Sunday, February 28, 2010
I broke a promise a couple of posts ago: I did not post the results of my butter ganache experiment. The reason I didn't do this is because the experiment tanked. Why I tried making a white chocolate ganache I can't tell you. I hate white chocolate and so does Bob. But all my chocolate-making reading got me fired up and I was convinced I could make an intense, fruity, zingy butter ganache out of white chocolate. I ended up garbage-disposalling a good pound and a half of white-peach and sweet basil butter ganache, which made my sink smell all fruity and delicious. I was black-hearted and mean-spirited over this development for a good half a day. Then I decided to try the same flavor idea but with a sugar system (fondant) as the base rather than a fat system (ganache). So I tried making peach-basil fondant using reduced peach puree infused with fresh basil. I got something that tasted very sweet but not so peachy. More candy down the garbage disposal. More mopey fuming. I'm now officially determined to create a peach-and-basil-centered chocolate of an intensity that will make people weep with gustatory joy. You watch me. I'll post about it when it happens.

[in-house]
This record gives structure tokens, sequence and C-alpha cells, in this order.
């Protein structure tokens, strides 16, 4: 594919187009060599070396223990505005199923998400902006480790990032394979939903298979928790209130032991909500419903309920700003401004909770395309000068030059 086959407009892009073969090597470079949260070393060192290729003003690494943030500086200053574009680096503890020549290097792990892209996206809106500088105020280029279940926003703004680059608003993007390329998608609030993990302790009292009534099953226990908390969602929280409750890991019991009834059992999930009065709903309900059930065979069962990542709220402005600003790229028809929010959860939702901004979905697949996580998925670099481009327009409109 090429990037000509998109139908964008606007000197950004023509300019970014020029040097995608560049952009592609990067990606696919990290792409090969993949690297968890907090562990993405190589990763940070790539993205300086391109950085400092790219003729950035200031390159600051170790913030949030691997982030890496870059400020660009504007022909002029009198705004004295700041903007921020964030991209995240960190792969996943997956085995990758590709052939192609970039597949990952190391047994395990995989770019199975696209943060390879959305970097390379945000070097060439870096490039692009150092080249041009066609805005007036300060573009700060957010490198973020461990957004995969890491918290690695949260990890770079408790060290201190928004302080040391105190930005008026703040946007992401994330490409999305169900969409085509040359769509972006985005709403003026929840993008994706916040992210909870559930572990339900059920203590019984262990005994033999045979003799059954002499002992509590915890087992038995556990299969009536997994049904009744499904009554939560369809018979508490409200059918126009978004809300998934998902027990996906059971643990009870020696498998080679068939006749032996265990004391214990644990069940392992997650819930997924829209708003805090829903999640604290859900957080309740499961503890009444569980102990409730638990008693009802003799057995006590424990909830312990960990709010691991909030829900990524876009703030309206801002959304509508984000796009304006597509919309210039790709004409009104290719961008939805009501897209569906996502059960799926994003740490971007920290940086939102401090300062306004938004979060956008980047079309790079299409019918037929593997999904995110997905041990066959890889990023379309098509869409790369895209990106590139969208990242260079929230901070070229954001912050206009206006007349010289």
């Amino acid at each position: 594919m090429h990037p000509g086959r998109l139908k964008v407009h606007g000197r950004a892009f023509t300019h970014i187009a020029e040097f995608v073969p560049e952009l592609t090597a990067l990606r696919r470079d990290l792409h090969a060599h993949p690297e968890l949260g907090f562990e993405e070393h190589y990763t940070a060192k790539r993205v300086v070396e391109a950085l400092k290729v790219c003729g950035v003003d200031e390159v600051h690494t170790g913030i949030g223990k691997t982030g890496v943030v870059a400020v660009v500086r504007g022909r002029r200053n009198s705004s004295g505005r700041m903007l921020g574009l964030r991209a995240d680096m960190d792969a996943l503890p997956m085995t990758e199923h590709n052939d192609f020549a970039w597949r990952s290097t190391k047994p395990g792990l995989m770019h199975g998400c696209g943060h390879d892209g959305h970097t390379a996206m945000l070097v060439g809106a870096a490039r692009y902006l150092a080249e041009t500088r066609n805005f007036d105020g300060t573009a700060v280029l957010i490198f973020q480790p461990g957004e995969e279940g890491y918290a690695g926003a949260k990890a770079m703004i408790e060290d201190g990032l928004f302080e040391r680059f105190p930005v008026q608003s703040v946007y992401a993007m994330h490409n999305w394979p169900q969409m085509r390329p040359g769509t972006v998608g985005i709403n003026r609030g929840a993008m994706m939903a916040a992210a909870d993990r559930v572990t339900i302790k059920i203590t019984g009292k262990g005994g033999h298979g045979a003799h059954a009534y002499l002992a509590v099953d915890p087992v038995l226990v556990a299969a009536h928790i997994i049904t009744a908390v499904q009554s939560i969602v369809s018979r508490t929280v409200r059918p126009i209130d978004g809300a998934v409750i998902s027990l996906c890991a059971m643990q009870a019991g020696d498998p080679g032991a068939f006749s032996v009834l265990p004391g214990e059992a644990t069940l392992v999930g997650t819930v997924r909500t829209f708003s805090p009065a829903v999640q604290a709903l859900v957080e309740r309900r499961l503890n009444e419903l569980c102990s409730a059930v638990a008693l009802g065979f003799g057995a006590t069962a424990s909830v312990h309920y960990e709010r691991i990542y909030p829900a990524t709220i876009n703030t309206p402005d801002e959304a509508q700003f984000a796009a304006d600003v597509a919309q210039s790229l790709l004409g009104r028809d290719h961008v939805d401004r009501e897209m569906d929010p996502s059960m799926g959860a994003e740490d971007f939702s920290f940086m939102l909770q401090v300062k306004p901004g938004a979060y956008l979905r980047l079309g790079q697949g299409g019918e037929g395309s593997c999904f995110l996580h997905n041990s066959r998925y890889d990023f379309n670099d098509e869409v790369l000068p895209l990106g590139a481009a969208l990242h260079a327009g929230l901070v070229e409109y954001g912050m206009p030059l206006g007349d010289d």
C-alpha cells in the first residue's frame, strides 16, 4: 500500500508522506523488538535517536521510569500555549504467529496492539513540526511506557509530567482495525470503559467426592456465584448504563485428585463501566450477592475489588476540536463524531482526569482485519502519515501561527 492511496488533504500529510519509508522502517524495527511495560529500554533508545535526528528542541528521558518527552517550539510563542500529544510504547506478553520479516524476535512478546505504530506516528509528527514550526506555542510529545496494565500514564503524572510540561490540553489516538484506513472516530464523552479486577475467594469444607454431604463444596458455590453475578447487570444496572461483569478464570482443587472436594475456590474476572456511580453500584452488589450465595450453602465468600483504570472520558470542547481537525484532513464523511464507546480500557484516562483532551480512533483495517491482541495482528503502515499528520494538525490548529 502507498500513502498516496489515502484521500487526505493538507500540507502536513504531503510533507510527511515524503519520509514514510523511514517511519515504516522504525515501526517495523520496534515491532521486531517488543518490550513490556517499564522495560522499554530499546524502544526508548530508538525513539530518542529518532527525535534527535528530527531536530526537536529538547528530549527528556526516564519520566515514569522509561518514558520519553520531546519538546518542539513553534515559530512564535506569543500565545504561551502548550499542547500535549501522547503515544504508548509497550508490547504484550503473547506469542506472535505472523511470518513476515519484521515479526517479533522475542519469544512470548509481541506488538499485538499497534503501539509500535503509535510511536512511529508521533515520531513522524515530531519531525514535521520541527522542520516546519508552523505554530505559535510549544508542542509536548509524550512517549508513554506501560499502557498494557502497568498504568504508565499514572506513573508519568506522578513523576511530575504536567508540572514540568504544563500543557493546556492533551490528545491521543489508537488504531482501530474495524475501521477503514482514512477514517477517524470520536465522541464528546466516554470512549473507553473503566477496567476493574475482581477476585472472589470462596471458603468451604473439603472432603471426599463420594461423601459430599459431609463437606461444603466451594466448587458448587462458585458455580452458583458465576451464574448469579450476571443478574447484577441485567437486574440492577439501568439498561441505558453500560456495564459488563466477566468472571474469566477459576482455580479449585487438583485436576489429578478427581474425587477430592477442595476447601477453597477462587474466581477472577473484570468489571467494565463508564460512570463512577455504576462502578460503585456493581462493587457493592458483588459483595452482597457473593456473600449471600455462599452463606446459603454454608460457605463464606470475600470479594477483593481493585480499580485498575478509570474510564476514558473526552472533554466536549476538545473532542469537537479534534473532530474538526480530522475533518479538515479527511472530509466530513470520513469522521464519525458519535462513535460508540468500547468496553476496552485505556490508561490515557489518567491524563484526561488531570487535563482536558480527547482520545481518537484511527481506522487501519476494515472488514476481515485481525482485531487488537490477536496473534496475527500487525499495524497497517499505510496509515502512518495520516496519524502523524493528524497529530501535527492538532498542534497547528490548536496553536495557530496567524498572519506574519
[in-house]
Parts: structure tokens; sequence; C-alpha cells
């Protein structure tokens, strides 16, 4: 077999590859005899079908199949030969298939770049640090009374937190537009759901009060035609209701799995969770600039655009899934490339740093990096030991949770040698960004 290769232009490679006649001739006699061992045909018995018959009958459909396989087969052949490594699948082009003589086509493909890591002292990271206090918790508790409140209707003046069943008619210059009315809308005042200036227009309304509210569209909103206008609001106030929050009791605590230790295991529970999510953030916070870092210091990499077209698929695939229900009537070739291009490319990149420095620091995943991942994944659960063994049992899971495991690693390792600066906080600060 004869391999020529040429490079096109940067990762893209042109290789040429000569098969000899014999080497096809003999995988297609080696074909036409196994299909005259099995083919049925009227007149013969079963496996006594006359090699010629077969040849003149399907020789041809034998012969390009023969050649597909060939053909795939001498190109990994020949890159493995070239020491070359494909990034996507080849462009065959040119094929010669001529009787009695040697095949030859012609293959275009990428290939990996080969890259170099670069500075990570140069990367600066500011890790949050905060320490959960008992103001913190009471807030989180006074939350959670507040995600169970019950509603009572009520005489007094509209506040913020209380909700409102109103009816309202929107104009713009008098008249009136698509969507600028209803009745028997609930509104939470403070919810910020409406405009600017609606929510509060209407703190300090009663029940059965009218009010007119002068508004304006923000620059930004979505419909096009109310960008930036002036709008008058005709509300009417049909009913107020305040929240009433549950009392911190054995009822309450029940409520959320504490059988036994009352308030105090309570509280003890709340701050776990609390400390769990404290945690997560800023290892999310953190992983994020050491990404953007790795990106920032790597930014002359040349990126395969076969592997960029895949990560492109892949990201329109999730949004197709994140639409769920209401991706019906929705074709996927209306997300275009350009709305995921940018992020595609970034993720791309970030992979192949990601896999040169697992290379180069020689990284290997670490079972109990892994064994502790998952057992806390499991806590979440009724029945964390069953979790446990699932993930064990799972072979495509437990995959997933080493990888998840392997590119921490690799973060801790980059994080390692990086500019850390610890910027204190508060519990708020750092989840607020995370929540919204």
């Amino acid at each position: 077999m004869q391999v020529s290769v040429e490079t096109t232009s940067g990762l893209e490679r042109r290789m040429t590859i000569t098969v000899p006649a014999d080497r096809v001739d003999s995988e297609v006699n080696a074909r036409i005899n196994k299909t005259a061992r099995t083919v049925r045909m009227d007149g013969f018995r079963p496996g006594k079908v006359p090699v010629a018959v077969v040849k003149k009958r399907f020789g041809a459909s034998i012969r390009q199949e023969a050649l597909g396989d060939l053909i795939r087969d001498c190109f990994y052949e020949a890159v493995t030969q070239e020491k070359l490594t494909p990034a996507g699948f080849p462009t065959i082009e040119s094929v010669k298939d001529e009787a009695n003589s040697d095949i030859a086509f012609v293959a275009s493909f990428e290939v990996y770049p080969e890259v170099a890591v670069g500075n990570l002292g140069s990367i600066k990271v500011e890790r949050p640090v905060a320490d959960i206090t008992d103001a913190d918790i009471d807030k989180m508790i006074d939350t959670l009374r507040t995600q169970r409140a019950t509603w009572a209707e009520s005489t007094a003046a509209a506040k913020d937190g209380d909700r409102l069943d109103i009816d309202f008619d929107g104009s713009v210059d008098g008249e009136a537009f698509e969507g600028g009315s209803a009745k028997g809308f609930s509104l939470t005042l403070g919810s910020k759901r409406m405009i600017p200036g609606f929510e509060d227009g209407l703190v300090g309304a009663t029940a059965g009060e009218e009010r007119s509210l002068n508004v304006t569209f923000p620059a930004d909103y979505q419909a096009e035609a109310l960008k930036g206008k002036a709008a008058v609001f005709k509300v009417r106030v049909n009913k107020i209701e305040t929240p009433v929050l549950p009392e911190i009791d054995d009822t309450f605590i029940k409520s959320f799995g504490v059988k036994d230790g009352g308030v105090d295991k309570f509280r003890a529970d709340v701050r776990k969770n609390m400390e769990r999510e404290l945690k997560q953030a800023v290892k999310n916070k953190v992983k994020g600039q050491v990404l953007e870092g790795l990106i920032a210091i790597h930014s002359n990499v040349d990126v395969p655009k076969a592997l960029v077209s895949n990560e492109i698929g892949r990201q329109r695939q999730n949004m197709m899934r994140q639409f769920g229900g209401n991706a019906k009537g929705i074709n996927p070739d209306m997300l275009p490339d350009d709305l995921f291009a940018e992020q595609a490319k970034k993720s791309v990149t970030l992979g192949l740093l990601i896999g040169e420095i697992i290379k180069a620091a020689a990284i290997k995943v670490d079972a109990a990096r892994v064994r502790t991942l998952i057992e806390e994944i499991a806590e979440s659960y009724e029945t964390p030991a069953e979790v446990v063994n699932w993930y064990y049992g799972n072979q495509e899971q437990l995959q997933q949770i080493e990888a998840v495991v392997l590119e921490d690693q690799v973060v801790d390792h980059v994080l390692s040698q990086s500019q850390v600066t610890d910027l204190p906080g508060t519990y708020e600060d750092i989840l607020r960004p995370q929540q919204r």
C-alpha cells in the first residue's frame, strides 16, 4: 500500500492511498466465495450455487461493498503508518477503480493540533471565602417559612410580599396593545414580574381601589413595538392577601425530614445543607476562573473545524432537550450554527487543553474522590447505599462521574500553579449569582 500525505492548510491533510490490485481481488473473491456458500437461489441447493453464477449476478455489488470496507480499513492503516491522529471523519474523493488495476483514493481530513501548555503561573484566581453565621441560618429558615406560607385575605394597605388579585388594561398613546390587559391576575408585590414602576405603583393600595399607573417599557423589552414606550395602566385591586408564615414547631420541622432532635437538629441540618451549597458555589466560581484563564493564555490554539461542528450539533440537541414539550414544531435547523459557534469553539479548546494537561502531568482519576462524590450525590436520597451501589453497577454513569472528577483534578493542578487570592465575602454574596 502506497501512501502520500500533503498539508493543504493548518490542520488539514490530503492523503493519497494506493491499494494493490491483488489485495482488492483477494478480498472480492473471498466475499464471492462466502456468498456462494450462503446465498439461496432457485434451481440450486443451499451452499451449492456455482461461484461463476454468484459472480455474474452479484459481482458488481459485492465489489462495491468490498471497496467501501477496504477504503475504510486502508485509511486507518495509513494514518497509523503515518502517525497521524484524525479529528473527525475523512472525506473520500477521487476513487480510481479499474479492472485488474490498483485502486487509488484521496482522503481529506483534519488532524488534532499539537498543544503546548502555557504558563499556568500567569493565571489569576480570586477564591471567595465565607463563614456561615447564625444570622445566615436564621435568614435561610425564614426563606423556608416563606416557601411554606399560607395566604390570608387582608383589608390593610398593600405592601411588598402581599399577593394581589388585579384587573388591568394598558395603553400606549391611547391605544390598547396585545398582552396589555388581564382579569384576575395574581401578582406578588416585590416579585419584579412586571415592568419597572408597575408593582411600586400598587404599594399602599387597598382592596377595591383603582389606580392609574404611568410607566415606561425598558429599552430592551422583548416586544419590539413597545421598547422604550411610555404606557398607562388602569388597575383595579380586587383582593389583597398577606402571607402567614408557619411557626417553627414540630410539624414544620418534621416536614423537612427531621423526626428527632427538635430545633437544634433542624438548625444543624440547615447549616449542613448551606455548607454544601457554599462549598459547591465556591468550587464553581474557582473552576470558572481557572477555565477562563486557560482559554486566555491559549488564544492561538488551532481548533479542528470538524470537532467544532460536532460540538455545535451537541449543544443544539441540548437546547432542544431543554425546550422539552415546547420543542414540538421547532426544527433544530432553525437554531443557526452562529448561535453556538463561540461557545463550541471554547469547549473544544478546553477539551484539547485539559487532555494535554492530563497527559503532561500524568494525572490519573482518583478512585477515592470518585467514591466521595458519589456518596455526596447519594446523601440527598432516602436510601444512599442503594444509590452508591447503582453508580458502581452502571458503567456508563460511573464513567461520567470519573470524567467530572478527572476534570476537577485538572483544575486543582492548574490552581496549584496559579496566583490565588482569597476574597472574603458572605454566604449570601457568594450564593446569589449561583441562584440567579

Saturday, February 27, 2010
I started by heating up some heavy cream and stirring in coffee beans and split cardamom pods. I let that steep for about an hour and a half. While that was happening, I chopped milk chocolate (Peter's) for the ganache and semisweet chocolate (Callabaut) for the shell. Once the cream had infused long enough, I put it through a strainer and added enough whole milk to get it back up to the correct volume. I added a little glucose to inhibit excessive crystallization of the finished ganache, then heated the mixture to boiling, and poured it over the chopped milk chocolate, mixed until everything was nice and smooth, and poured it out into a hotel pan to cool. Next I lined up my decorative supplies: colored cocoa butter (green, black), lustre dust (mahogany), paint brushes. I chose the colors of the cocoa butter and lustre dust because I was hoping for a stone-like appearance for my chocolates. Not that stone has anything to do with coffee or with cardamom, but I'm supposed to be honing my coloring skills so what the hell. I heated up the cocoa butter colors in their squeeze containers, using small heat bursts in the microwave. Once it was just heated enough to be liquid I shook it well. Then I squirted some of the black onto a paper towel, seeing how narrow a line I could make. Argh. The line was more like a series of blobs. I tried again and got a very thick line. Not what I was looking for. I thought "Hm. If I squeeze firmly and move quickly, this might work," so I tried drawing a thin black line down the center of each depression in the mold. Gah! The result was far less than elegant. But it would have to do because I didn't have time to experiment with the air brush system I bought a couple of days ago.